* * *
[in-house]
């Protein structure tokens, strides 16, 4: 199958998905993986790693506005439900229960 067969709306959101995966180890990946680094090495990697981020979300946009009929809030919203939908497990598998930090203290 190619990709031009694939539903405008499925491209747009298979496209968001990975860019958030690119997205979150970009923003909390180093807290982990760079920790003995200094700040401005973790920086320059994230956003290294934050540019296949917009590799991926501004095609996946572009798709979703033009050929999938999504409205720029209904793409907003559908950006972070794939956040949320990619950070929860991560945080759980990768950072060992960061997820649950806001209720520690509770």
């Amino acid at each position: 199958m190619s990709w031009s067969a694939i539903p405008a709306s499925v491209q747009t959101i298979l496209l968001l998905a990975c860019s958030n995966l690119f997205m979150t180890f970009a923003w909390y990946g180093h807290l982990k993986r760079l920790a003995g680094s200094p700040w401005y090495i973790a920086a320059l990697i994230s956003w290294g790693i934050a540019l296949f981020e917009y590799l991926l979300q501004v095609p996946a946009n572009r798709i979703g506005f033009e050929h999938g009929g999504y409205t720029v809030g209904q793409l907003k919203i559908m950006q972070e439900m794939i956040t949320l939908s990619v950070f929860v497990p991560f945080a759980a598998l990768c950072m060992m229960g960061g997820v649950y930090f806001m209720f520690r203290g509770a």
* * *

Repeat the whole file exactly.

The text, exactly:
[in-house]
């Protein structure tokens, strides 16, 4: 199958998905993986790693506005439900229960 067969709306959101995966180890990946680094090495990697981020979300946009009929809030919203939908497990598998930090203290 190619990709031009694939539903405008499925491209747009298979496209968001990975860019958030690119997205979150970009923003909390180093807290982990760079920790003995200094700040401005973790920086320059994230956003290294934050540019296949917009590799991926501004095609996946572009798709979703033009050929999938999504409205720029209904793409907003559908950006972070794939956040949320990619950070929860991560945080759980990768950072060992960061997820649950806001209720520690509770």
């Amino acid at each position: 199958m190619s990709w031009s067969a694939i539903p405008a709306s499925v491209q747009t959101i298979l496209l968001l998905a990975c860019s958030n995966l690119f997205m979150t180890f970009a923003w909390y990946g180093h807290l982990k993986r760079l920790a003995g680094s200094p700040w401005y090495i973790a920086a320059l990697i994230s956003w290294g790693i934050a540019l296949f981020e917009y590799l991926l979300q501004v095609p996946a946009n572009r798709i979703g506005f033009e050929h999938g009929g999504y409205t720029v809030g209904q793409l907003k919203i559908m950006q972070e439900m794939i956040t949320l939908s990619v950070f929860v497990p991560f945080a759980a598998l990768c950072m060992m229960g960061g997820v649950y930090f806001m209720f520690r203290g509770a």